() is a semi-public park situated in the 8th arrondissement
, at the junction of Boulevard de Courcelles, Rue de Prony and Rue Georges Berger. At the main entrance is a rotunda
. The park covers an area of 8.2 hectares (20.3 acres).
The park was established by Phillippe d'Orléans, Duke of Chartres
, a cousin of the king. He started buying land on which to establish the garden in 1769, and employed Louis Carrogis Carmontelle
to design the gardens. He was a close friend of the Prince of Wales, later George IV
, and a lover of all things English. As a result, his aim was to create an informal English-style garden in the middle of Paris. By 1778, through successive purchases, the garden had grown to 12 hectares. It became known as the Folie de Chartres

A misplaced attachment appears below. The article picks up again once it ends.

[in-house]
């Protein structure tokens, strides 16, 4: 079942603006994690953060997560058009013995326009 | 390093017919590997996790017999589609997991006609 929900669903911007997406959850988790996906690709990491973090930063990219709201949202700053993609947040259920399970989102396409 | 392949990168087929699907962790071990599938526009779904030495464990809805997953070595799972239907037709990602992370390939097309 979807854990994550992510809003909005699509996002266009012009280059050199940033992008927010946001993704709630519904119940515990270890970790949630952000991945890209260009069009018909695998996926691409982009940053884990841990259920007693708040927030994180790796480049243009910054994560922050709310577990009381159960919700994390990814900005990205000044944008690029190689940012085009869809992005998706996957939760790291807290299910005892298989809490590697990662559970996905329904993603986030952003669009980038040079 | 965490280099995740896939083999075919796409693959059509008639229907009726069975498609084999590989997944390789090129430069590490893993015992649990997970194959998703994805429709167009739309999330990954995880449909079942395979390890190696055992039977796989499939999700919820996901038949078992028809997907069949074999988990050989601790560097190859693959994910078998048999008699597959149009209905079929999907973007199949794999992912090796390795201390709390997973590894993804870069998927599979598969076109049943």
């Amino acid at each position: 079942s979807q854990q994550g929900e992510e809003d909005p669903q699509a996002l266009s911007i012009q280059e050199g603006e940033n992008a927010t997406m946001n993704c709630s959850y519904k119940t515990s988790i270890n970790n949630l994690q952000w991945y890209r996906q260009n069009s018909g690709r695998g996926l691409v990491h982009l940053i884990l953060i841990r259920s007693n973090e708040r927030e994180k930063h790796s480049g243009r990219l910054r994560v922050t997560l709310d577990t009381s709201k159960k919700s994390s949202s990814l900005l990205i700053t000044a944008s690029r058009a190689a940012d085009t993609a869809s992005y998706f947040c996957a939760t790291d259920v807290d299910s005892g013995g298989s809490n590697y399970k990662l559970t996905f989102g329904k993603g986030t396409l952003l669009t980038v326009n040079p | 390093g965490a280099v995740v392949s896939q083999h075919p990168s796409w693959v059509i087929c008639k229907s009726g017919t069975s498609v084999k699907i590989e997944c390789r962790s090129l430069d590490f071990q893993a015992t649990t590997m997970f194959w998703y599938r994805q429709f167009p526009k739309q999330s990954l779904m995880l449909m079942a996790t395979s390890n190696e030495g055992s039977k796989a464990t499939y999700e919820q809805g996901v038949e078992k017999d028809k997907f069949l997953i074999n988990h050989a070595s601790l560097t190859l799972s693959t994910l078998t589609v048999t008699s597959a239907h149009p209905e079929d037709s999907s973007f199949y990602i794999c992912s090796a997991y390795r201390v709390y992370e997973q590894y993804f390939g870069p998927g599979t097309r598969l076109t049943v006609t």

In 1793, during the French Revolution
, the Duke was executed by guillotine
and the garden was taken into public ownership. The Wall of the Farmers-General
of Paris surrounded the park. At this time, the rotunda
was built by Claude Nicolas Ledoux
In 1797, it was the site of the first silk parachute
jump, when André-Jacques Garnerin
jumped from a Montgolfier hot air balloon
, landing in the park where a large crowd was gathered.
The garden was purchased by the city of Paris in 1860. Half of the land was sold for the construction of new houses. Thanks to Baron Haussmann
, the other half was preserved as green space and became a semi-public park, inaugurated by Napoleon III
on 13 August 1861.
The... Read More